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Bitcoin price: keep up with its fluctuations

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This weekend, Bitcoin and alternative coins such as Ethereum and Ripple experienced another dip. 

Bitcoin price fell down by as much as 15% on Sunday, with Ethereum experiencing a similar fall, followed by Ripple which experienced a 30% price decrease. Though prices stabilized later Sunday and early Monday in Asia trading, Bitcoin is still about $57,000, down around 12% from last week’s intraday high.

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What caused the dip?

There is no single answer, as is often the case, particularly with assets such as cryptocurrencies, where it is often unclear who is selling or purchasing. According to the analysts, these might be some of the reasons why. 

Concerns surrounding regulations

The Turkish central bank announced on Friday that they would ban cryptocurrencies as a means of payment as of April 30. Also, companies within Turkey that manage payments and electronic fund transfers will be prohibited from handling transactions involving crypto platforms.

Central banks’ proposals to establish digital currencies, such as China’s for the yuan, and the ban on cryptocurrency mining in Inner Mongolia, which has long been a favorite of the industry due to its cheap electricity, are two other sources of regulatory pressure.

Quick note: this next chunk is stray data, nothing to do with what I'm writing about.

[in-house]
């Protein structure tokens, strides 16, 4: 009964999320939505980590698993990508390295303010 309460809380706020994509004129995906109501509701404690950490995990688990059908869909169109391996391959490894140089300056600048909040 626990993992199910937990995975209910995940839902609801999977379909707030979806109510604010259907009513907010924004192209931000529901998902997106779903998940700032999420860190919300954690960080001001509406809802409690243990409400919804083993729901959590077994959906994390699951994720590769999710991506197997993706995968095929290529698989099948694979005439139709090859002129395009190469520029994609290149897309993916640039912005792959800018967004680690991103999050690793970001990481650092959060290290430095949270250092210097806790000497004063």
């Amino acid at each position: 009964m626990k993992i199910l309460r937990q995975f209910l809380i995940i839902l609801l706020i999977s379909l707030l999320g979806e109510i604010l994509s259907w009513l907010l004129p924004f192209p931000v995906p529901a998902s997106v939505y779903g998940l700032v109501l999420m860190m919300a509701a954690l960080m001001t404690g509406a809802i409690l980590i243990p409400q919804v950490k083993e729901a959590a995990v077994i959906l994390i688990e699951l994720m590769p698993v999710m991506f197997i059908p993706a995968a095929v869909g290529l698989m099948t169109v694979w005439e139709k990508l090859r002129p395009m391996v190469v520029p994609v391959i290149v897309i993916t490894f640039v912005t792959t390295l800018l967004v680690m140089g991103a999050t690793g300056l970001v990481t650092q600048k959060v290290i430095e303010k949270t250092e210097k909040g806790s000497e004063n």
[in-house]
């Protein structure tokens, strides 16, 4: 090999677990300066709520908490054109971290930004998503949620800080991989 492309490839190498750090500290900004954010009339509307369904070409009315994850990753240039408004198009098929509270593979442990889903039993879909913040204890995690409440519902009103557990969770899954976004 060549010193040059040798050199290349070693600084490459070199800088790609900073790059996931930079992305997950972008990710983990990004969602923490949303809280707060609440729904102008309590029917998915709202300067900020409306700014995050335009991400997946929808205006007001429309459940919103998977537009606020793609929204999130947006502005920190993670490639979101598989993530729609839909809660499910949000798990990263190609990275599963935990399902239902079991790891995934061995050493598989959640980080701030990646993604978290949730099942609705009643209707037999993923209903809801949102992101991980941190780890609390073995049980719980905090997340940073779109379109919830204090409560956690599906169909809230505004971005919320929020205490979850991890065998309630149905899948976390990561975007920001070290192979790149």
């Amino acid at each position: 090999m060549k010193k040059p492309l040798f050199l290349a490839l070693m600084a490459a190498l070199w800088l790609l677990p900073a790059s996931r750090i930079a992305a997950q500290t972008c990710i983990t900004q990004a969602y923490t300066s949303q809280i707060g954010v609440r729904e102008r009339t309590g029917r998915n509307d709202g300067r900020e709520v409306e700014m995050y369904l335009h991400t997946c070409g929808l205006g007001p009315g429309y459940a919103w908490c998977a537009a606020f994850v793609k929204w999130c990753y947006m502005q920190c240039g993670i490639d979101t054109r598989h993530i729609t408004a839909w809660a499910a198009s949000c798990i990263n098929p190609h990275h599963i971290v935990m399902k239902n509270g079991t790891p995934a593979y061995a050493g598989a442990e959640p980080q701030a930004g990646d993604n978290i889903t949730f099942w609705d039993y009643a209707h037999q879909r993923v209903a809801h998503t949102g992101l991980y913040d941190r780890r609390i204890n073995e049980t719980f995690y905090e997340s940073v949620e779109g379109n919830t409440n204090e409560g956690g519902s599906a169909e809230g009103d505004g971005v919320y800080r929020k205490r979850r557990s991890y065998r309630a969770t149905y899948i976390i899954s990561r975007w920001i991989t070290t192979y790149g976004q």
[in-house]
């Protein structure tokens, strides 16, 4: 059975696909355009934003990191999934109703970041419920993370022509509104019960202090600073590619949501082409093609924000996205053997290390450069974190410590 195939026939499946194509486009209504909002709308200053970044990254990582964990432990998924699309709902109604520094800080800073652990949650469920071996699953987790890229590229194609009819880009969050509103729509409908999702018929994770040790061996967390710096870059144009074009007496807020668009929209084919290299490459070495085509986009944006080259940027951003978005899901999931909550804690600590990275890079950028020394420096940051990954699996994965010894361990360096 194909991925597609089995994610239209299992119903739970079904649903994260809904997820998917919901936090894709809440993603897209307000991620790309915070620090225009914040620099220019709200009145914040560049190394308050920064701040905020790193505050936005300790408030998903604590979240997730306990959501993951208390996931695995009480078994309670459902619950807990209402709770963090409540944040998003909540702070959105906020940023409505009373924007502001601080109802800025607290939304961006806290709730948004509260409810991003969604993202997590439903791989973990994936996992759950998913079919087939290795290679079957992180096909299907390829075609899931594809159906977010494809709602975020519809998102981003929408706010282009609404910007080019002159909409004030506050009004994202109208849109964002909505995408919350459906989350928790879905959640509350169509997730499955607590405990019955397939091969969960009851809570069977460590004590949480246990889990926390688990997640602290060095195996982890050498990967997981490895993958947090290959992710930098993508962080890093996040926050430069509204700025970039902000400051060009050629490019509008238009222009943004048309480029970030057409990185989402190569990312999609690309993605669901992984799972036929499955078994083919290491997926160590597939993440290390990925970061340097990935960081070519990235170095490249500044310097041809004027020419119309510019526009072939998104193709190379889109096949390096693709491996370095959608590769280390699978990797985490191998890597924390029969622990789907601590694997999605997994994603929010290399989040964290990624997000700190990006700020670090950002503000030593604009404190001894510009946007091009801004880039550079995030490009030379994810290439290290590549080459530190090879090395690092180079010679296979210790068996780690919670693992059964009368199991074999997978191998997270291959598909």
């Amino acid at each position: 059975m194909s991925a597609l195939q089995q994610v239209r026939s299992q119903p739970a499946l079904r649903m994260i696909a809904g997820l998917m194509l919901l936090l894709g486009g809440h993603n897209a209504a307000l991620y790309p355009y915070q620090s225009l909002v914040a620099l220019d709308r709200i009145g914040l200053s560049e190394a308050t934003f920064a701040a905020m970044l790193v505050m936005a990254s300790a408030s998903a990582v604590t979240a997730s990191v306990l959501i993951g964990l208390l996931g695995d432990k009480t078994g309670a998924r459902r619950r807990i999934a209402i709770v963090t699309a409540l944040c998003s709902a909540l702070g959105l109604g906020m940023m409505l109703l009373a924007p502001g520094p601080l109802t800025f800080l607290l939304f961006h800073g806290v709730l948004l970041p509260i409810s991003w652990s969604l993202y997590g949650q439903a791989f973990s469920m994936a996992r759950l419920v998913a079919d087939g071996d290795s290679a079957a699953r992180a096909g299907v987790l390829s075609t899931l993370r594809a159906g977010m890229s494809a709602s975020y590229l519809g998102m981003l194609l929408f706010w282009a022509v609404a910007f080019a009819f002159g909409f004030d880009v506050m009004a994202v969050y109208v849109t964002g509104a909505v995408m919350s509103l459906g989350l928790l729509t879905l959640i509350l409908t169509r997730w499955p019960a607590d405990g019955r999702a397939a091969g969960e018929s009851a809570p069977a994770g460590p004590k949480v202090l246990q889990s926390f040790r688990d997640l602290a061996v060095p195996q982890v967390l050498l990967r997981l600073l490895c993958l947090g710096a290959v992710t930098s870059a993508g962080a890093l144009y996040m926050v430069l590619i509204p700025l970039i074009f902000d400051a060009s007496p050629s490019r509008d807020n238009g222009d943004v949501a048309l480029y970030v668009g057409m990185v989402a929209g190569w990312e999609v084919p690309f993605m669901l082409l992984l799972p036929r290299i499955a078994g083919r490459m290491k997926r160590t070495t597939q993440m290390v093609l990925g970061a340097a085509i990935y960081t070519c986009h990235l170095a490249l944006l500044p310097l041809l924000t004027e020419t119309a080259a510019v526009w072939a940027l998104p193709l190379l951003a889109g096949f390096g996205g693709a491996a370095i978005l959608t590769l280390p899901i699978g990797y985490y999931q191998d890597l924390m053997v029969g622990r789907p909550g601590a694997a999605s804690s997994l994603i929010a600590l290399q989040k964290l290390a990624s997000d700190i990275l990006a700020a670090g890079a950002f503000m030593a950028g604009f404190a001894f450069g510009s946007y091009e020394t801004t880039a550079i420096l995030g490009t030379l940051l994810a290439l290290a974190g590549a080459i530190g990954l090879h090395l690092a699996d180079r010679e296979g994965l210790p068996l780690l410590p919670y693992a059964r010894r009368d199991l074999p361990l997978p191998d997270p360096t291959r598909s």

Over the weekend, there was also online speculation that the US Treasury is planning to clamp down on money laundering by digital assets. However, there is no official news on the rumor as of yet. 

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Due to too much excitement 

According to Mike Novogratz, a long-time supporter of crypto and founder of Galaxy Digital, the dip was inevitable because of the excitement surrounding Bitcoin, Ethereum, as well as Dogecoin. 

Novogratz says the prices will soon stabilize, as wealthy institutions join the space during the next few months. 

What awaits us?

The problem with making any kind of cryptocurrency price projections is that there aren’t many fundamental metrics from which to base forecasts. Much depends on educated guesses about whether institutional investors will buy in and whether Bitcoin bulls will sell. 

According to researcher Flipside Crypto, less than 2% of accounts manage 95% of the available supply. As a result, a single large investor may have a disproportionately large effect on the still illiquid sector.

Morgan Stanley and Goldman Sachs Group Inc. are both preparing to give clients access to crypto investments, indicating an increasing curiosity among the wealthy. JPMorgan Chase & Co. analysts predicted in January that Bitcoin could hit $146,000 in the long run, a target they recently lowered to about $130,000.

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